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hereticprophecy

Designing Game Engines

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My question: what are the primary design philosophies behind game engines? While I'm fairly new to game programming, I've noticed that I have much more fun programming a game's architecture rather than the gameplay, graphics, or GUIs. So I endeavored to start programming a basic RPG engine based off a pre-existing pen-and-paper game to get some practice. However, I've come to the realization that I'm not exactly sure what these engines should look like, what they should be doing, and how they should be structured. I can imagine that an engine of the scale I'm working with can pretty much be designed however I need it to be, since performance and generalization will come in time: I'd just like to get moving in the right direction now, rather than changing bad habits later. I'm working in C++ atm, while I'm learning Python, and if it arises, I'll be happy to post some of my primary classes for critique. Any information would be appreciated: links to articles, references to books, personal experience, useful algorithms, and the like.

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No articles to point you towards but three things I always try to keep in mind while designing game engines.

1. Write the least code possible.
2. Write the clearest code possible.
3. Never be afraid to rewrite code.

These are all of equal importance in my opinion. They arent necesarily guidelines for general game development, since time constraints and other things factor in, but for learning to design good things, they are crucial.

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If you're designing a game engine, perhaps a good way to start would be to list all the actors in your game. Then start listing all the possible objects in the game. From there, you could start listing the attributes and abilities of these characters and objects. Once you have all these things on paper, you could start building your classes. I'd say more, but I've got to go now. Good luck.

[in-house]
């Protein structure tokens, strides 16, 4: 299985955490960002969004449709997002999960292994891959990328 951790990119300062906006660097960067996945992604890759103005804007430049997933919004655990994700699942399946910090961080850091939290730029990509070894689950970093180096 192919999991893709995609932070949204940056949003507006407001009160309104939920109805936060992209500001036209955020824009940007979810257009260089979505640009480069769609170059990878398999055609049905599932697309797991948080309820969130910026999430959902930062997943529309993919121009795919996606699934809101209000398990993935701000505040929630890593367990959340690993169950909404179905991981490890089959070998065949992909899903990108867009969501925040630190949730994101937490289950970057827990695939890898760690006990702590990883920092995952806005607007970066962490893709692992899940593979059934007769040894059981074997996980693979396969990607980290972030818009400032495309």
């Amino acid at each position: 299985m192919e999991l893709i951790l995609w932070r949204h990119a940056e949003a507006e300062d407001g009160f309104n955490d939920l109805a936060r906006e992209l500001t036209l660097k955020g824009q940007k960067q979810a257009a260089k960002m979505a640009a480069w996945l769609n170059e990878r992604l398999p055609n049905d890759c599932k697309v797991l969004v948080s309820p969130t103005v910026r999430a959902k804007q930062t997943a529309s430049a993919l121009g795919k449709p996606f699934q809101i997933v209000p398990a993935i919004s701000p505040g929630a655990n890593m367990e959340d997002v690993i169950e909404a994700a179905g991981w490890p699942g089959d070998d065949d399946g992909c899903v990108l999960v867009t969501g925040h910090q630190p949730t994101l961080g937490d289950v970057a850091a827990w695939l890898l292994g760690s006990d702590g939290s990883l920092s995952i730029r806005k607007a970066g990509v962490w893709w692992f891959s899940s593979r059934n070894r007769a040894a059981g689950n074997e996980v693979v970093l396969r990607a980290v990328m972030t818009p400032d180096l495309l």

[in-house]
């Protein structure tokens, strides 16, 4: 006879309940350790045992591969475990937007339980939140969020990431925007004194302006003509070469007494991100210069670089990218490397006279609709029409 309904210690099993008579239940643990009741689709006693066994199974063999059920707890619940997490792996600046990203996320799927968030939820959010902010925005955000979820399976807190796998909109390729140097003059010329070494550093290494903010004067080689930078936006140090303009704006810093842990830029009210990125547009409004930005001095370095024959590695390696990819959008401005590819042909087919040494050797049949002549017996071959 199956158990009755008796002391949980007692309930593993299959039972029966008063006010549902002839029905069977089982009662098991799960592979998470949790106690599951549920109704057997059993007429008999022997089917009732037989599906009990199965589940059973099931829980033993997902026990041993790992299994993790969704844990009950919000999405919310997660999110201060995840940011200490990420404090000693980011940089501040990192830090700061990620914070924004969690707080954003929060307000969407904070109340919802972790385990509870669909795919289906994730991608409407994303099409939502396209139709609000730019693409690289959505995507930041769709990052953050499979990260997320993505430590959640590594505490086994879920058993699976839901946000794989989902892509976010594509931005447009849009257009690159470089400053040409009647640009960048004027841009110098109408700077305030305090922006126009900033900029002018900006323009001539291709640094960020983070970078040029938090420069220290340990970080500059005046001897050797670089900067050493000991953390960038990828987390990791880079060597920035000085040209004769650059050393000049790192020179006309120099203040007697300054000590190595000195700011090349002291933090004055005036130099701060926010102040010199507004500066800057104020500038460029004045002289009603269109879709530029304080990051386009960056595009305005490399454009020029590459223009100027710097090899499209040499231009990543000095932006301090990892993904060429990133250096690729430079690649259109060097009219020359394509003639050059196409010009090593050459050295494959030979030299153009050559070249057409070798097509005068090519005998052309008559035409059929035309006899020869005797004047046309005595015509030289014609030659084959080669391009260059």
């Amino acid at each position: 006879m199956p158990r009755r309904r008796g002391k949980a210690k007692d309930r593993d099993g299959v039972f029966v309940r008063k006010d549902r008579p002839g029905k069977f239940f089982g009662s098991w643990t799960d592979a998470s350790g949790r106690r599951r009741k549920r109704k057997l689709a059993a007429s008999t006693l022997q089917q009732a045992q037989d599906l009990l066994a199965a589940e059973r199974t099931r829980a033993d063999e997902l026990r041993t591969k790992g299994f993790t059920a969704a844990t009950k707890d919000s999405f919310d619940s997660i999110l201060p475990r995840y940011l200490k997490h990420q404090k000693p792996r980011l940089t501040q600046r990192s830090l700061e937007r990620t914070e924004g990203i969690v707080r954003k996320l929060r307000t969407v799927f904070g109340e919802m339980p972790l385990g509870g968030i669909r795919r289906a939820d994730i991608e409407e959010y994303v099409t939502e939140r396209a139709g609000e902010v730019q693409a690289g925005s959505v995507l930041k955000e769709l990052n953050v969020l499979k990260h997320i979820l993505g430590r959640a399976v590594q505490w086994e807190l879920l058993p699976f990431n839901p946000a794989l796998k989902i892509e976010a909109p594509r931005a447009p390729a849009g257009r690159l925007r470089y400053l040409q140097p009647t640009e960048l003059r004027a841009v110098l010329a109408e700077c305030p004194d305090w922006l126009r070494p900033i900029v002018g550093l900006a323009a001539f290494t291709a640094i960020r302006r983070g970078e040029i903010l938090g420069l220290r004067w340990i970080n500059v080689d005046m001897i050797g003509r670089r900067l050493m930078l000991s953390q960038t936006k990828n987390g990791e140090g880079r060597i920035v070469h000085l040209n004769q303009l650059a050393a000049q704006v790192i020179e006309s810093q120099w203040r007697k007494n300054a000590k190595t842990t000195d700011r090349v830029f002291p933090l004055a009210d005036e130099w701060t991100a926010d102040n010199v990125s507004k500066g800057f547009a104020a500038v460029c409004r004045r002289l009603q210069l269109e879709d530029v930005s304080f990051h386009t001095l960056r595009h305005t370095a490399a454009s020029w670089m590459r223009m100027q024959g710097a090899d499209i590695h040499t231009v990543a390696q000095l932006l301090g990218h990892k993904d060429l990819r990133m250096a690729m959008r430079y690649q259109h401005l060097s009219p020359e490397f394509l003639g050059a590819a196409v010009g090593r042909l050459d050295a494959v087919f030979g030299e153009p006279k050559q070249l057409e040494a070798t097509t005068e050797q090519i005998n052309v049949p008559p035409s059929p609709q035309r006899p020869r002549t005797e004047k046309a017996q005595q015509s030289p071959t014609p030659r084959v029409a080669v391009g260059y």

vinb :)

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The shortest answer is: you won't know how to put an engine together until you actually put one together. That will teach you some core basics. You can start at it like this:

1) get something drawing
2) get the camera moveable by user input
3) get something moving randomly
4) get something moving "intentionally"
5) get 2 things colliding
6) get some sound playing

At the end of that you'll know a great deal. Then you can throw away all your code and design something that makes a little more sense.

Another approach would be to get an open-source engine and see how it's put together. Then try to modify the game by adding a feature and see where that architecture limits you.

The only real "core" architecture of a game engine is that is must have a list of objects that get updated and drawn to the screen. Everyone works out the details differently.

-me

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My project is in the process of implementing an engine to use for the project. It has been a really interesting experience. While our team (there are just 2 of us) has quite a bit of general development experience, neither one of us really has much experience of engine design. Also, neither one of us really has much game development experience beyond our existing code.

To sort of second what has already been said, we learned a lot about game programming as a result of just trying it. We worked on what was in hindsight really a bad code base for a long time. With that experience (and the help of some good books), I am hopeful that our rewrite will be a major step forward. I'd recommend reading Game Coding Complete if you can find it. If you care to read more background into our abandoned (failed?) code base, I have written a little on our development blog: Reasons for a Rewrite and History of Crown and Cutlass. I guess while I did learn a lot, I would recommend you avoid my mistakes and do a little research before just trying to make something appear on the screen. In our case, that "ooh look, I can draw something" code was the start of the game. That was ugly.